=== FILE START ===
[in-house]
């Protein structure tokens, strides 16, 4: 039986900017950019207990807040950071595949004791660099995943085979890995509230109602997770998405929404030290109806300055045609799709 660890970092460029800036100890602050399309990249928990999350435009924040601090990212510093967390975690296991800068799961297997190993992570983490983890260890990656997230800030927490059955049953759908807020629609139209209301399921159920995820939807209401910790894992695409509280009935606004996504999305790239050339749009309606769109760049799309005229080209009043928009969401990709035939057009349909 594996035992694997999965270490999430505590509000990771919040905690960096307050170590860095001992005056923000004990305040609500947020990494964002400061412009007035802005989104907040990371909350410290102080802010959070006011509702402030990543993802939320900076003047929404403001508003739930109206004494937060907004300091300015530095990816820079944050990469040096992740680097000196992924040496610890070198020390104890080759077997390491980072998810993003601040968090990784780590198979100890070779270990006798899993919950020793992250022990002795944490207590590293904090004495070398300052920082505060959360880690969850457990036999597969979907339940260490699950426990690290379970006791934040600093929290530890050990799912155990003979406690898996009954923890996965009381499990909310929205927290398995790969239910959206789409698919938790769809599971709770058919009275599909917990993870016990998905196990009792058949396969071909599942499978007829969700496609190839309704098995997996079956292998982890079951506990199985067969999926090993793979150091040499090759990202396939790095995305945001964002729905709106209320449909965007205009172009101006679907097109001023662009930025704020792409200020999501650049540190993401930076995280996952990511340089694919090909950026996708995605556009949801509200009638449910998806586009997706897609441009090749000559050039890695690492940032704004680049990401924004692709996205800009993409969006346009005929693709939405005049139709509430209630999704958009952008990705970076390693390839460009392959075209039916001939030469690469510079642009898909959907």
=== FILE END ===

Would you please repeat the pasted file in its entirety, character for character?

[in-house]
């Protein structure tokens, strides 16, 4: 039986900017950019207990807040950071595949004791660099995943085979890995509230109602997770998405929404030290109806300055045609799709 660890970092460029800036100890602050399309990249928990999350435009924040601090990212510093967390975690296991800068799961297997190993992570983490983890260890990656997230800030927490059955049953759908807020629609139209209301399921159920995820939807209401910790894992695409509280009935606004996504999305790239050339749009309606769109760049799309005229080209009043928009969401990709035939057009349909 594996035992694997999965270490999430505590509000990771919040905690960096307050170590860095001992005056923000004990305040609500947020990494964002400061412009007035802005989104907040990371909350410290102080802010959070006011509702402030990543993802939320900076003047929404403001508003739930109206004494937060907004300091300015530095990816820079944050990469040096992740680097000196992924040496610890070198020390104890080759077997390491980072998810993003601040968090990784780590198979100890070779270990006798899993919950020793992250022990002795944490207590590293904090004495070398300052920082505060959360880690969850457990036999597969979907339940260490699950426990690290379970006791934040600093929290530890050990799912155990003979406690898996009954923890996965009381499990909310929205927290398995790969239910959206789409698919938790769809599971709770058919009275599909917990993870016990998905196990009792058949396969071909599942499978007829969700496609190839309704098995997996079956292998982890079951506990199985067969999926090993793979150091040499090759990202396939790095995305945001964002729905709106209320449909965007205009172009101006679907097109001023662009930025704020792409200020999501650049540190993401930076995280996952990511340089694919090909950026996708995605556009949801509200009638449910998806586009997706897609441009090749000559050039890695690492940032704004680049990401924004692709996205800009993409969006346009005929693709939405005049139709509430209630999704958009952008990705970076390693390839460009392959075209039916001939030469690469510079642009898909959907």